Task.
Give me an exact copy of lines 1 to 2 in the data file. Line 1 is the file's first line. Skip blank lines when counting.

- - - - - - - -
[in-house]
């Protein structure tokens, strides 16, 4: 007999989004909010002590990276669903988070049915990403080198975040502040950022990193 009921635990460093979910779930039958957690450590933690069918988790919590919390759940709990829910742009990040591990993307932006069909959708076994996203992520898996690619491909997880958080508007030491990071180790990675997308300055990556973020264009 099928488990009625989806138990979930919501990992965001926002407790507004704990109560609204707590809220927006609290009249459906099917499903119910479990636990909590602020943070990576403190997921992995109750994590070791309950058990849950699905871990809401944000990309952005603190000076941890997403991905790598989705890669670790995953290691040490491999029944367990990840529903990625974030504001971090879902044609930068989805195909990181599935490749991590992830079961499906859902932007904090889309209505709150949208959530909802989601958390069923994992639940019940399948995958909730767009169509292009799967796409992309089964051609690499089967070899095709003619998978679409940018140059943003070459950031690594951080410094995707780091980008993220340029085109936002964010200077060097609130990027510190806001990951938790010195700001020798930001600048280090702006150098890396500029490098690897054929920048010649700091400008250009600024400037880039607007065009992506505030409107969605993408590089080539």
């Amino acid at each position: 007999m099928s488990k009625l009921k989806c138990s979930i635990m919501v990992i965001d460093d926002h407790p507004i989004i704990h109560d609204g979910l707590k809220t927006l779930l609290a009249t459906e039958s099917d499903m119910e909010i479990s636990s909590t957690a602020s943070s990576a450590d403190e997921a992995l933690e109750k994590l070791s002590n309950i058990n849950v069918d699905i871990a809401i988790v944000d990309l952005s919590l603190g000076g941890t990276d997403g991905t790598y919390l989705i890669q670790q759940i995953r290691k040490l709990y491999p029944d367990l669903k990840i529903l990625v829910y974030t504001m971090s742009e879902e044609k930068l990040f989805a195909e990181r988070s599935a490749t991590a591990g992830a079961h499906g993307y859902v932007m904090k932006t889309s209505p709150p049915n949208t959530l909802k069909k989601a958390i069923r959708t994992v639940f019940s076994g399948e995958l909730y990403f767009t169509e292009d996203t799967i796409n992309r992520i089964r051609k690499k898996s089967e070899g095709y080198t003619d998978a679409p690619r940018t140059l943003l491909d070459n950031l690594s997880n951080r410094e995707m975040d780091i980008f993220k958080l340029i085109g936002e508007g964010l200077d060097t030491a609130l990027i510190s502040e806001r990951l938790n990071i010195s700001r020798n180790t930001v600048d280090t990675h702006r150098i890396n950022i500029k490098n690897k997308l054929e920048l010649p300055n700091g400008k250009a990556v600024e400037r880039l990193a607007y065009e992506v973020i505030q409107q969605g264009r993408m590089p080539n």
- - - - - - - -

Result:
[in-house]
């Protein structure tokens, strides 16, 4: 007999989004909010002590990276669903988070049915990403080198975040502040950022990193 009921635990460093979910779930039958957690450590933690069918988790919590919390759940709990829910742009990040591990993307932006069909959708076994996203992520898996690619491909997880958080508007030491990071180790990675997308300055990556973020264009 099928488990009625989806138990979930919501990992965001926002407790507004704990109560609204707590809220927006609290009249459906099917499903119910479990636990909590602020943070990576403190997921992995109750994590070791309950058990849950699905871990809401944000990309952005603190000076941890997403991905790598989705890669670790995953290691040490491999029944367990990840529903990625974030504001971090879902044609930068989805195909990181599935490749991590992830079961499906859902932007904090889309209505709150949208959530909802989601958390069923994992639940019940399948995958909730767009169509292009799967796409992309089964051609690499089967070899095709003619998978679409940018140059943003070459950031690594951080410094995707780091980008993220340029085109936002964010200077060097609130990027510190806001990951938790010195700001020798930001600048280090702006150098890396500029490098690897054929920048010649700091400008250009600024400037880039607007065009992506505030409107969605993408590089080539």